the mystical existence

Can spiritual satisfaction be gained as the result of a connection with the natural world? For a moment it seemed Mother Nature might be enough; no matter what else, I could always dip into the comfort of her aesthetics, conveniently push aside every real-world anxiety to pursue the dreamy alternative. The sparkling snow, the crisp air of a pine forest, the rushing of a mountain stream oh god (these are the kinds of things I notice in the wilderness) — that wonderful feeling of true isolation, the truest company one can keep…apart from maybe God… In appreciating these things I conceive dimly of a superior person who does not appreciate these things; rather, he lives them, he embodies them without self-consciousness and without intellectual pretension. In other words, this person has no need to placate a simmering psyche with vague, frustrated descriptors or with field recordings of Ghana and Tokyo and Thailand (evocative as they are!). He no longer craves the artificial escape; by now he doesn’t even remember a time when he did. Meanwhile, my actual life becomes an endless crusade to the understanding of a mystical existence I can never fully experience.

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10 Responses to the mystical existence

  1. tezcatlipoca says:

    that’s not true, you /can/ experience them, and many do. However, you have to decide what’s more important, your spiritual “mystical” existance, or your physical existance*, and unfortunately you’ve been brought up in a society that neglects the former in favour of the latter (no matter what any half-assed religious tells you). What you are expressing is a longing for the entirety, that which is necessarily at odds with our physical universe, also known in Zoroastrian circles as “The Lie” (but don’t think I’m repping Zoroastrianism, it’s far too endemically homophobic)
    *Elsewhere in the world one is less forced into an either/or decision, in North America however, with it’s engendered capitalist mentalité, you are more often than not /discouraged/ to consider your spiritual state, focussing instead on a life of work and toil that is meant to be it’s own satisfaction (Arbeit Macht Frei, indeed). CF Max Weber “The Protestant Ethic and the Spirit of Capitalism”, which, unfortunately, is one of the philosophical pillars upon which western society is founded… with the possible exception of those “western” societies that adhere to Catholicism.

  2. Aja says:

    but that’s kinda what I mean — while technically possible to break free of this “capitalist mentalité”, as you so frenchfully put it, I’d have to abandon several of the most important things to me — I’m not sure I can. I suppose it’d be a tradeoff between the brief moments of spiritual satisfaction gleaned from something like hearing a piece of music or reading a passage and the total satisfaction that comes from completely shedding the material existence, which I don’t think I’m even prepared to do (I have a fetish for stereo equipment, and records, and guitars, which certainly do supply happiness, at least in smaller doses). If I only do it half-assed (ie, keep the records), I’m missing the point. And since I don’t want to make that sacrifice, I’m stuck in the struggle.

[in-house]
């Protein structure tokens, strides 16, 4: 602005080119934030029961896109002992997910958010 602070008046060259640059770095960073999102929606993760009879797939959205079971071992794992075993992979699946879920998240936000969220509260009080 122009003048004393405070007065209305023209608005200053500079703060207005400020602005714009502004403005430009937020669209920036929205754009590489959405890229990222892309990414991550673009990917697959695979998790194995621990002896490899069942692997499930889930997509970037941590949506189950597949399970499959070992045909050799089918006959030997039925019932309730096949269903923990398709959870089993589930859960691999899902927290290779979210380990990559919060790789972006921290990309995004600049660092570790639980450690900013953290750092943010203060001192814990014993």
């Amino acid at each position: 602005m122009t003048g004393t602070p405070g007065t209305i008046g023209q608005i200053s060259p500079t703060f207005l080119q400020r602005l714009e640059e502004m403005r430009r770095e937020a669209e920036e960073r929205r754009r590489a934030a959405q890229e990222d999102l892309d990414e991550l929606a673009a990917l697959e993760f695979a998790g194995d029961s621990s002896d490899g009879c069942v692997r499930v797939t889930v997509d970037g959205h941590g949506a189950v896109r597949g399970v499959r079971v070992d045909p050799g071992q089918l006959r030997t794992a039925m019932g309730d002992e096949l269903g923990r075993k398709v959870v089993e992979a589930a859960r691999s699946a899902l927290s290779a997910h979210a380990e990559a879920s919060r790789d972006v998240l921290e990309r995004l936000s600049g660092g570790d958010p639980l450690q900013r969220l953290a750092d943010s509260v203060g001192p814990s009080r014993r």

Playing in a semi-successful rock band (or artist of any kind) sort of sidesteps this problem, though.

  3. tezcatlipoca says:

    aye, there’s the rub. (your fetish for stereo equipment, and the problems is requires aside) you’ve discovered one of the most important reasons I constantly proclaim “rock star” to be my career ambition–it is, nearest I can figure, one of the most ethically liberating professions if handled properly (quality is undeniable, but it’s still easy to brainwash people).

  4. umunmutamku says:

    “Mystical existence” is a contradiction in terms, gentlemen.

  5. Aja says:

    Are you implying there’s more to mysticism than what I learned skimming the Wikipedia article just now??

  6. tezcatlipoca says:

    Is there more to you than what I learned skimming the wikipedia article just now?
    but to answer your question, no. There’s nothing more to mysticism (:

  7. Kolya says:

    That “feeling of true isolation” is best enjoyed in a crwod of self-consciousness people with intellectual pretension, placating their simmering psyche with vague, frustrated descriptors, craving the artificial escape.

  8. Aja says:

    I disagree; but then my original post demonstrates my unreliable authority on the subject.

  9. Kolya says:

    Okay, I didn’t mean the good kind of isolation that you are after. Probably because isolation isn’t such a desirable state for me.

    Anyway, that’s an interesting blog! :)

  10. Aja says:

    Maybe it’s not so much the desire for isolation, but that the kind of experience I want doesn’t lend itself to crowds — maybe to a single other individual who’s after the same goal, but I haven’t found one yet.

    oh and hey thanks for reading it! People are actually commenting though I expected this project never to extend outside my two or three closest friends.

    I noticed you have a website too; I’ll definitely be reading it.

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